By: Rebekah Devorak | Opinions Editor
Now that the 2016 Rio Olympics are officially over, it’s safe to say that the United States dominated in two specific areas.
The first area is the sports themselves. Hundreds of U.S. athletes came away with a total of 121 medals, 51 more than second-place China in the overall count. According to Team USA’s official website, that’s the most medals won since the 1984 Olympics, where the U.S. earned 174.
But all of that gold, silver and bronze is looking a little tarnished from the second area for which this country has a knack: causing embarrassing, unacceptable international scandals.
On Aug. 14, U.S. swimmer Ryan Lochte claimed that he and three other swimmers — Gunnar Bentz, Jack Conger and Jimmy Feigen — were robbed at gunpoint in Rio de Janeiro. Lochte confirmed that assailants posing as police had stopped their taxi en route back to the Olympic Village from the France house early that morning with TODAY’s Billy Bush, after members of the International Olympic Committee denied that such an event took place.
As it turns out, the IOC was right.
Brazilian police began investigating Lochte’s claims early last week. They found that rather than being robbed of his money with a pistol to his forehead — a detail that one would think he could never fabricate because of its severity and seriousness — he was involved in vandalizing property at a gas station.
According to an interview with NBC’s Matt Lauer that aired during the primetime Olympics, security guards pulled a gun on Lochte and the other swimmers, who were intoxicated, after they destroyed a restroom and demanded that the swimmers pay for said damages before leaving.
Lochte’s actions here will forever be a dark smudge on the 2016 Olympics. In 20 years, people will think back and remember the immature actions of a 32-year-old swimmer and the chaos he caused rather than the games themselves. Fabricating this kind of story is an incredibly selfish move by Lochte made because he either was too inebriated to clearly remember the events of the night or was too scared to claim responsibility for his actions.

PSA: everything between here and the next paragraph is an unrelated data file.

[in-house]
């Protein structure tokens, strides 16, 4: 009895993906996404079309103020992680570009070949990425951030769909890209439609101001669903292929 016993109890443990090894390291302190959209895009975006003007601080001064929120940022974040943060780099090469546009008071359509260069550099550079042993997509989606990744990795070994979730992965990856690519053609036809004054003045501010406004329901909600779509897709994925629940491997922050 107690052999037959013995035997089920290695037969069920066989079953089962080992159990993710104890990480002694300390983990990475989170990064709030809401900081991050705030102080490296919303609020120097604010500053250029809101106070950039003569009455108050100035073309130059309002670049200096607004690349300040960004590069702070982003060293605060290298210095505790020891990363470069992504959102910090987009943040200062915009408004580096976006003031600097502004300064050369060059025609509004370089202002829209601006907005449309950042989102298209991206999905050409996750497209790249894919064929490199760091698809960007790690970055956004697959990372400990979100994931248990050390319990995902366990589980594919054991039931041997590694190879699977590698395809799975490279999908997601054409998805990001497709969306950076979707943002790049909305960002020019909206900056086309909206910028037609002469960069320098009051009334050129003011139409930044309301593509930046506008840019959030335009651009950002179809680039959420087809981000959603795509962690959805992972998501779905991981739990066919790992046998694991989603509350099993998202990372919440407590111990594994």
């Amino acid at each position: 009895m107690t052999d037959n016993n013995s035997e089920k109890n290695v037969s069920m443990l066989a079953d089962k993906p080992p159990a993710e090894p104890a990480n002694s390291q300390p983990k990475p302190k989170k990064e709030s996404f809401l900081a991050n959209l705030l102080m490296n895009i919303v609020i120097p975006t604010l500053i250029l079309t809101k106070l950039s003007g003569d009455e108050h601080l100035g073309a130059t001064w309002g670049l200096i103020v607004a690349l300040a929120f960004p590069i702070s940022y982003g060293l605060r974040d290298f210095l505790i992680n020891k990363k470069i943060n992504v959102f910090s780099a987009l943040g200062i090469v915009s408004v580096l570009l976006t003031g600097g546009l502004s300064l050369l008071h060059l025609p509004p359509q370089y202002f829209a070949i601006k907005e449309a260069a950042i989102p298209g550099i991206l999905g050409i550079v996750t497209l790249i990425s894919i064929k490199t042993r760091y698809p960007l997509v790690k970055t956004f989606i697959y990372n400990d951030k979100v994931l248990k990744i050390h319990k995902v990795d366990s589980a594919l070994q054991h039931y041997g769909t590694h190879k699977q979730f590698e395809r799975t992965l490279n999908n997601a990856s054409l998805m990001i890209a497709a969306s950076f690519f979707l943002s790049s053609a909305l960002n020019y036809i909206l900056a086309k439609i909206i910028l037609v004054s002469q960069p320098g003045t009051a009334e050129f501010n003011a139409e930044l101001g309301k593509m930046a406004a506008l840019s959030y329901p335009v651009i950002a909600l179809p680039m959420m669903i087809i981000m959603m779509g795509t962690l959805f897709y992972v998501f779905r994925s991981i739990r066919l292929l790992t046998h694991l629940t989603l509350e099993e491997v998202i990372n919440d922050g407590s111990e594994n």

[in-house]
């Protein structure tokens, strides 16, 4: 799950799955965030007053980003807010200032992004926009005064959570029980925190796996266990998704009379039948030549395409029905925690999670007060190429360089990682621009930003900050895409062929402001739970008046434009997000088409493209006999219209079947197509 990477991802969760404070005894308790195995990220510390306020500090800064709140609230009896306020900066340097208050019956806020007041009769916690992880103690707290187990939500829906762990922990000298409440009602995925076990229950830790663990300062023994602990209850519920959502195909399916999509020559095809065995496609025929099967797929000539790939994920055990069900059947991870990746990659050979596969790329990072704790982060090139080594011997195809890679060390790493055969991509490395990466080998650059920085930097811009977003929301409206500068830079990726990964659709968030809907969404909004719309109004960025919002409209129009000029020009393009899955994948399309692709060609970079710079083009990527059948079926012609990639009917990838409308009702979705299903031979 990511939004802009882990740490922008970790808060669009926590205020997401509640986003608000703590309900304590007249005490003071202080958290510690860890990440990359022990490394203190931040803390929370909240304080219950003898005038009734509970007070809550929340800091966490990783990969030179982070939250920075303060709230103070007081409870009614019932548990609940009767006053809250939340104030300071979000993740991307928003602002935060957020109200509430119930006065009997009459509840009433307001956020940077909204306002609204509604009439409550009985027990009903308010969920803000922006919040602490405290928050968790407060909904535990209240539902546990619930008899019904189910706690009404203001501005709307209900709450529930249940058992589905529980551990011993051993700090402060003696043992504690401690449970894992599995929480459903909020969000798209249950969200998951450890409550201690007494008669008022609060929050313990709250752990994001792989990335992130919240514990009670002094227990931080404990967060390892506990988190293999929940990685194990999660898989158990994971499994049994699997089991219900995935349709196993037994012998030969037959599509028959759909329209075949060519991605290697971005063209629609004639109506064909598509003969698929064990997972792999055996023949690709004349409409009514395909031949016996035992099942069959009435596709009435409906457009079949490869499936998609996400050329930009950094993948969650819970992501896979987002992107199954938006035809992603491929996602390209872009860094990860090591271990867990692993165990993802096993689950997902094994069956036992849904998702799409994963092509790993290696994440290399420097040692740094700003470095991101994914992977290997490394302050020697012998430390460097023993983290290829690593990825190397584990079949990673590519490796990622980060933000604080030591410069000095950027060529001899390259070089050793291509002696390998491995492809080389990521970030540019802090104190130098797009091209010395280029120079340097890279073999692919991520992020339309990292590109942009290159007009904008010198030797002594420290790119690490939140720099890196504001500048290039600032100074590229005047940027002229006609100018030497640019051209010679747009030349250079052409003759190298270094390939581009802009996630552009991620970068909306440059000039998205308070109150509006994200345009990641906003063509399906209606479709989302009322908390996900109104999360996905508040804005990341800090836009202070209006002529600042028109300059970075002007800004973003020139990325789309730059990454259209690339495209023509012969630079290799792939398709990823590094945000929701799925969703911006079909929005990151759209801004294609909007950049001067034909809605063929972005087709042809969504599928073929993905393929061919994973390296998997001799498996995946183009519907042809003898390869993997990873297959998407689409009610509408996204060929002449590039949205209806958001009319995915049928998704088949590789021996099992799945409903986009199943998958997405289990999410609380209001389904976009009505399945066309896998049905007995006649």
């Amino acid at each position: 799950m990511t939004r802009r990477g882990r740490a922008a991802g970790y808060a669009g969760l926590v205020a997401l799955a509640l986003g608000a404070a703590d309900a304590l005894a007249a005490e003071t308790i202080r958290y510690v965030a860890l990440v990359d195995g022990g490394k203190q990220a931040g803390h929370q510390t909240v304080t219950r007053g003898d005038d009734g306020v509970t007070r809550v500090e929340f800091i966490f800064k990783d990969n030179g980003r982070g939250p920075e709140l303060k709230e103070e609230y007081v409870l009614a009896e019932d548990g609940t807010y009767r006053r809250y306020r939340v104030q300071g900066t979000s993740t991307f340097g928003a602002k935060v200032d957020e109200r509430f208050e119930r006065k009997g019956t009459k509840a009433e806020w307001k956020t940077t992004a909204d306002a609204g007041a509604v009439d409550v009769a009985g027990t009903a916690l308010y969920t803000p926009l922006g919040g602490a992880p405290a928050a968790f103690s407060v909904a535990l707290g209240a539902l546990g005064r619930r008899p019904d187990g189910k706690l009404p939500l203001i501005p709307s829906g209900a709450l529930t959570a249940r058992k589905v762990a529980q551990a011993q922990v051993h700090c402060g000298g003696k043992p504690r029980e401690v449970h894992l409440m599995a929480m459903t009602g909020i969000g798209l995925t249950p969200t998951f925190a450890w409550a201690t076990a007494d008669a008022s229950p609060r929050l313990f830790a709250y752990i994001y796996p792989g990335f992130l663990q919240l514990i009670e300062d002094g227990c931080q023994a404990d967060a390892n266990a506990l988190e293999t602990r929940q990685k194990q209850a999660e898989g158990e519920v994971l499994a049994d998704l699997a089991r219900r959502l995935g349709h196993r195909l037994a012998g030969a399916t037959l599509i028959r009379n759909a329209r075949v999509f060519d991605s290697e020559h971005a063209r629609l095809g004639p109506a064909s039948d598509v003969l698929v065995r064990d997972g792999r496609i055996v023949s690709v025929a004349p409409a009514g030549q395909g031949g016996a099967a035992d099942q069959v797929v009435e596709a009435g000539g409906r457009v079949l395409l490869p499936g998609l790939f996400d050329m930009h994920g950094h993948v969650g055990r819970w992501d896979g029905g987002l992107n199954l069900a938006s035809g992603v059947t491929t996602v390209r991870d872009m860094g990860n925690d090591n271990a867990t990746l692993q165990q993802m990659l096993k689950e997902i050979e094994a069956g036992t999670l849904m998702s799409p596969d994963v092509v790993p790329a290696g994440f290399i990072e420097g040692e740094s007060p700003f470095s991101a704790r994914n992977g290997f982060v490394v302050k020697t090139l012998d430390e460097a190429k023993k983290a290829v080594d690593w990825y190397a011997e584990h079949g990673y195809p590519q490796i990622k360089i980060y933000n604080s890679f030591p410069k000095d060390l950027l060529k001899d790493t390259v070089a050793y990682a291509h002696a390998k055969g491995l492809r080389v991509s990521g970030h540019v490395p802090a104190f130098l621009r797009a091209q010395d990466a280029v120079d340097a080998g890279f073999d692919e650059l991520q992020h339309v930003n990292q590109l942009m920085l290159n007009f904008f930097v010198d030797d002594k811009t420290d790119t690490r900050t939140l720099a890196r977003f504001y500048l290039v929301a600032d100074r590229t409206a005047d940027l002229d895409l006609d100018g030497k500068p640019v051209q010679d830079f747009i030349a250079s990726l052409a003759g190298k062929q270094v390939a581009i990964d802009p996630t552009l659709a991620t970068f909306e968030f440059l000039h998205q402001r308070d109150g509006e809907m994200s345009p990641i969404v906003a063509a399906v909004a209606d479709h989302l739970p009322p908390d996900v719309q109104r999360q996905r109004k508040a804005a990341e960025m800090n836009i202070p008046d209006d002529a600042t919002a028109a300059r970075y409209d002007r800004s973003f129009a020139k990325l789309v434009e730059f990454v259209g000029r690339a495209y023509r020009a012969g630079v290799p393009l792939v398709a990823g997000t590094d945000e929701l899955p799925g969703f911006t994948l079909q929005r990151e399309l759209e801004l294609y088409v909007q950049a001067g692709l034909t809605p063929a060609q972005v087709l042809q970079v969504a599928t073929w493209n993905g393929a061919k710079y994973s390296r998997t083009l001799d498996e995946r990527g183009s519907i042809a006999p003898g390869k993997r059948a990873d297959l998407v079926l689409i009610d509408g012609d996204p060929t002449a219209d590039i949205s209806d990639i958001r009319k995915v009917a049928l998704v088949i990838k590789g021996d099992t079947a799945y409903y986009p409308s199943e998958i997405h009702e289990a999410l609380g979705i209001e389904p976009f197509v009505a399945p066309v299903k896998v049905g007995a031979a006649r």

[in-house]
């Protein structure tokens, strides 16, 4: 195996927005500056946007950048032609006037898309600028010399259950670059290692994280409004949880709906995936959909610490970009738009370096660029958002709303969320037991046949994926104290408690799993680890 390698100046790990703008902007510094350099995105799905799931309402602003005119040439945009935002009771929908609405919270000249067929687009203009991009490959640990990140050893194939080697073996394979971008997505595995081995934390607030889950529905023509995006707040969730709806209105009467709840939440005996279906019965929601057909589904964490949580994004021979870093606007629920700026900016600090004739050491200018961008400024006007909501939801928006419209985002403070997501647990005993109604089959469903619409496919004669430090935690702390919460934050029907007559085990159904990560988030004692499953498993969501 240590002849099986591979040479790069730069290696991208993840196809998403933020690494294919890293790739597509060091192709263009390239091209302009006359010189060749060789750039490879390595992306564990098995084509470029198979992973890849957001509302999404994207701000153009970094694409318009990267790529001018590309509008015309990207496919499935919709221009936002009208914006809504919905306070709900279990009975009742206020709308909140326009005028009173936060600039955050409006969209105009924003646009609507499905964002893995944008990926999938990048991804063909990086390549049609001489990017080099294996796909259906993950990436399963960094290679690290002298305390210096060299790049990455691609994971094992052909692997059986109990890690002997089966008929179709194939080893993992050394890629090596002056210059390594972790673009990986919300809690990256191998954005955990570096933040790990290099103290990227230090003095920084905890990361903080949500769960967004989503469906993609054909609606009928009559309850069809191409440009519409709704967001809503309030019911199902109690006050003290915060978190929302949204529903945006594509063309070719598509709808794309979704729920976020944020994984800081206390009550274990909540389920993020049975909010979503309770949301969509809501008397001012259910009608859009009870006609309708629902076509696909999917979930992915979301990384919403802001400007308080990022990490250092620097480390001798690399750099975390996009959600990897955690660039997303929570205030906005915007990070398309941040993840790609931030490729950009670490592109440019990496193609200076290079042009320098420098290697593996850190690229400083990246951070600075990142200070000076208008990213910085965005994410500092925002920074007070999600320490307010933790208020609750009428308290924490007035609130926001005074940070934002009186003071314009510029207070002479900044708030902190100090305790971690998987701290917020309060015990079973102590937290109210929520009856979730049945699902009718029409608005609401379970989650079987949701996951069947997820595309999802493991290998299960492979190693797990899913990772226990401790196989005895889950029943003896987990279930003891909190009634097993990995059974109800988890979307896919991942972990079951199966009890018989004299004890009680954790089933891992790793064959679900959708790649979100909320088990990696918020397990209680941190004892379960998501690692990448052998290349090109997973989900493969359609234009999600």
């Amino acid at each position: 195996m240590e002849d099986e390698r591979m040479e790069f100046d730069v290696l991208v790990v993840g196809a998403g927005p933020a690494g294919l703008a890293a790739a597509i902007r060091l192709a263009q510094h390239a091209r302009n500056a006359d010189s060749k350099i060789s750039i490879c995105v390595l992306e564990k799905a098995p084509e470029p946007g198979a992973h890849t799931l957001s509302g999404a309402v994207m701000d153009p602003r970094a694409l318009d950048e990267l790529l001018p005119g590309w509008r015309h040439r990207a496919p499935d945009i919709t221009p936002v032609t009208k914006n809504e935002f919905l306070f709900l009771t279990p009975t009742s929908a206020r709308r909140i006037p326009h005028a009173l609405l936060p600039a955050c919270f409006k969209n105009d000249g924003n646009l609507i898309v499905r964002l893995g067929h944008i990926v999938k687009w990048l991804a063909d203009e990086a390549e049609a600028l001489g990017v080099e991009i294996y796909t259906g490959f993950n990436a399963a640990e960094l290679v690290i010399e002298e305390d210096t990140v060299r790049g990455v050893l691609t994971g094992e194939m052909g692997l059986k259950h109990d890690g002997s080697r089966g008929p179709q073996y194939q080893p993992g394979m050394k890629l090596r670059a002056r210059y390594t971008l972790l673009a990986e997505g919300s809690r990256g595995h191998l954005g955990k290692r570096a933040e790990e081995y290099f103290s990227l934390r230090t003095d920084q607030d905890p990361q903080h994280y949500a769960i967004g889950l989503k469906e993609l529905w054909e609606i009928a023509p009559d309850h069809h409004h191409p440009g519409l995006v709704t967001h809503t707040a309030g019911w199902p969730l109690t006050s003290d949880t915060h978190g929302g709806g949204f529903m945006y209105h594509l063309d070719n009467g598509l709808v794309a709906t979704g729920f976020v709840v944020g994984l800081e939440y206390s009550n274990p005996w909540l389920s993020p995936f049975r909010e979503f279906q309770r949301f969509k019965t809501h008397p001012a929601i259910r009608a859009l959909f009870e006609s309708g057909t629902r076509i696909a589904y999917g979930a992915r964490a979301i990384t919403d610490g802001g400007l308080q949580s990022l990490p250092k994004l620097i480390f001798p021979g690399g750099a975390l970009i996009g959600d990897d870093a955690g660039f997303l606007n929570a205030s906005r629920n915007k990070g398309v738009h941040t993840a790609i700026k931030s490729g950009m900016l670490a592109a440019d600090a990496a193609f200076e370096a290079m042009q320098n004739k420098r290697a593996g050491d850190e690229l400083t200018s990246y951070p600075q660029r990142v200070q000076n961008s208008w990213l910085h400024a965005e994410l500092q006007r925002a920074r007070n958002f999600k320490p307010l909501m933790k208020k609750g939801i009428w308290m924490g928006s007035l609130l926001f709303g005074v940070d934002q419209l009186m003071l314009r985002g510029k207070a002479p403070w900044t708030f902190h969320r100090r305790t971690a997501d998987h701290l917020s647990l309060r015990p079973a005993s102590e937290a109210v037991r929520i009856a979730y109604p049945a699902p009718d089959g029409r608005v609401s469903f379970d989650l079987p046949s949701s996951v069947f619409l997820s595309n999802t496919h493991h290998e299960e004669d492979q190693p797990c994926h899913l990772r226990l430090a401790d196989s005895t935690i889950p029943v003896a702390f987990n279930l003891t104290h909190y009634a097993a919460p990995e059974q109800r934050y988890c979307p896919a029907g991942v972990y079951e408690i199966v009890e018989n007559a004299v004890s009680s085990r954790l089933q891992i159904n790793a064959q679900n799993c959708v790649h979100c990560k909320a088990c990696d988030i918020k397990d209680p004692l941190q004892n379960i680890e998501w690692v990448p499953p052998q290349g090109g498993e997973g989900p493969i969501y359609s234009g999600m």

Either way, the U.S. Olympic athletes who competed in these games at such a high level, won medals and behaved appropriately — such as Allyson Felix, whose only “Scandal” was that she visited the set of the Olivia Pope show — will always be partially eclipsed by Lochte’s poor decision making. And that’s certainly not fair.
Perhaps even worse beyond that is Lochte’s response to the mess. Even after coming clean in his interview with Lauer, the heavily-decorated Olympic swimmer still had a difficult time owning up to what he did.
When asked why he used the word “victims” in a previous interview when the police were referring to the swimmers as vandals, Lochte responded with, “It’s how you want to make it look like. Whether you call it a robbery, whether you call it extortion or us paying just for the damages, like, we don’t know. All we know is that there was a gun pointed in our direction, and we were demanded to give money.”
This quote came after Lochte admitted he “over-exaggerated” having a gun pointed to his forehead and flat-out told Lauer, “That didn’t happen.”
Mario Andrada, a spokesperson for the Rio Olympics organizing committee, said that Lochte and the other swimmers didn’t need to apologize because he understood “that these kids were just trying to have fun.”
Considering that the youngest swimmer of the group is 20, which legally does not qualify him as a “kid,” and considering that the group not only embarrassed the United States and its athletes but also Brazil, its people and its police, I’d say that Andrada is incorrect. A genuine apology beyond a sheepish interview is the least that Lochte can do.